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- Orbiting body

In astrodynamics, an **orbiting body** is any physical body that orbits a more massive one, called the primary body. The orbiting body is properly referred to as the **secondary body** (

*m*_{2}

*m*_{1}

Thus,

*m*_{2}*<**m*_{1}

*m*_{1}*>**m*_{2}

Under standard assumptions in astrodynamics, the barycenter of the two bodies is a focus of both orbits.

An orbiting body may be a spacecraft (i.e. an artificial satellite) or a natural satellite, such as a planet, dwarf planet, moon, moonlet, asteroid, or comet.

A system of two orbiting bodies is modeled by the Two-Body Problem and a system of three orbiting bodies is modeled by the Three-Body Problem. These problems can be generalized to an N-body problem. While there are a few analytical solutions to the n-body problem, it can be reduced to a 2-body system if the secondary body stays out of other bodies' Sphere of Influence and remains in the primary body's sphere of influence.^{[2]}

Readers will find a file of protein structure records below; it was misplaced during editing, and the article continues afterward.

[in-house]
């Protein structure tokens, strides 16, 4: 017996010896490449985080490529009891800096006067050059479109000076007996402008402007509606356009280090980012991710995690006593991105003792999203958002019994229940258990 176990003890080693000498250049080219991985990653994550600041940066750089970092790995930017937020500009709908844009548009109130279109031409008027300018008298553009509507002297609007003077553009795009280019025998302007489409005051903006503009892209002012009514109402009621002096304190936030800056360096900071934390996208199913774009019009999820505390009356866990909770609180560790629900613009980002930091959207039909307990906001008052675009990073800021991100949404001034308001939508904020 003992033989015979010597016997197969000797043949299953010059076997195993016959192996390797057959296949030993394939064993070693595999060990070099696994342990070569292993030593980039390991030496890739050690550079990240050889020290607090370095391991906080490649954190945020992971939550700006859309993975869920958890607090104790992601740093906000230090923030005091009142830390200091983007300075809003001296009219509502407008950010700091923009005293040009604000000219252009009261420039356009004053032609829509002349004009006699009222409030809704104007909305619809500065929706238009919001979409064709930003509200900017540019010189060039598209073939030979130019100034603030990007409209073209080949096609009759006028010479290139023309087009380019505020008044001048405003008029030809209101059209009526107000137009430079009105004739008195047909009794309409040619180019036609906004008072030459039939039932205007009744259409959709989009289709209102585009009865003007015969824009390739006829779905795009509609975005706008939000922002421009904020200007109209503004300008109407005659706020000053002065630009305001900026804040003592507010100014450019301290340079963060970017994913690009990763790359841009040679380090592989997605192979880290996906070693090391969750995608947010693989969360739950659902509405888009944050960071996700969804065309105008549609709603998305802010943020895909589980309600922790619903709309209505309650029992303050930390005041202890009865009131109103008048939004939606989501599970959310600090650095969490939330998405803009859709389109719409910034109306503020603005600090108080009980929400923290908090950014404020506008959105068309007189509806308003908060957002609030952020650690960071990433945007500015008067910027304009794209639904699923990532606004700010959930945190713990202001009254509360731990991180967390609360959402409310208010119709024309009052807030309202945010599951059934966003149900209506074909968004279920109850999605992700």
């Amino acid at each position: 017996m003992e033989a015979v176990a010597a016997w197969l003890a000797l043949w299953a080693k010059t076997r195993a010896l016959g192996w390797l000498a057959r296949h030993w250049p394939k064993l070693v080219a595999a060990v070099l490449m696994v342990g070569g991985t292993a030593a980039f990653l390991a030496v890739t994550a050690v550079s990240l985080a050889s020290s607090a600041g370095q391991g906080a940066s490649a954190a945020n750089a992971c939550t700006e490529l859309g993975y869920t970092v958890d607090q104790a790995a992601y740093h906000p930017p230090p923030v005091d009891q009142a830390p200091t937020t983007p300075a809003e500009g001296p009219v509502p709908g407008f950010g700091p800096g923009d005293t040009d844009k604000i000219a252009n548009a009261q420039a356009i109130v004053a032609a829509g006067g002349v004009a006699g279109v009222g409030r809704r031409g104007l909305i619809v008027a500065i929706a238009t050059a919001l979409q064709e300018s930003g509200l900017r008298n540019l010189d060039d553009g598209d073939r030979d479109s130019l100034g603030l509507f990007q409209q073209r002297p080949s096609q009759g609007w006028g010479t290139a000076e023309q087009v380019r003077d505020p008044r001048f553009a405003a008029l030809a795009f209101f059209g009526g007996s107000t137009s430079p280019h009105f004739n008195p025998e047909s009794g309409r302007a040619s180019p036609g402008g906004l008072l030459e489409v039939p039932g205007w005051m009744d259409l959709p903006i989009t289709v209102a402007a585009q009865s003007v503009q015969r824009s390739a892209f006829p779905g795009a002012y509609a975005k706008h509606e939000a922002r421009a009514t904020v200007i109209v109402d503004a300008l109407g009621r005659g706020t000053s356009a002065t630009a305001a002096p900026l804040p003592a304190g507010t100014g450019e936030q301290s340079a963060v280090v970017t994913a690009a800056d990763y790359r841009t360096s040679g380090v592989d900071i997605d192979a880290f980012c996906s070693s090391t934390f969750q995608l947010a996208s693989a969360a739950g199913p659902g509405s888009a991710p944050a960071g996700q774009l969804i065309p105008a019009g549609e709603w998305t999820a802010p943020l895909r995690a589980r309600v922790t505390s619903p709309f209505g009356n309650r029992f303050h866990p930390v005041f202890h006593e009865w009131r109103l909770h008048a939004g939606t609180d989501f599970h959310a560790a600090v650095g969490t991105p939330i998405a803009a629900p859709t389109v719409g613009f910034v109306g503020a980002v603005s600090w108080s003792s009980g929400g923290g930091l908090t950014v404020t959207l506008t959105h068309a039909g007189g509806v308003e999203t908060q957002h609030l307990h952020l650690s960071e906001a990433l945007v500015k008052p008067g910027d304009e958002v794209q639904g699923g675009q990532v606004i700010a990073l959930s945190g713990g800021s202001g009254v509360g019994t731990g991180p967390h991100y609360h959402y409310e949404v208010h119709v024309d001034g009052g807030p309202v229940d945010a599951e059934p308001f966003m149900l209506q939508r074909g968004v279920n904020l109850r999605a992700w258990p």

- Barycenter
- Double planet
- Primary (astronomy)
- Satellite
- Two-body problem
- Three-body problem
- N-body problem

- Web site: Dictionary of Technical Terms for Aerospace Use . . 2010-05-11.
- Book: Curtis, Howard D.. Orbital Mechanics for Engineering Students, 2e. Elsevier. New York. 2009. 978-0-12-374778-5.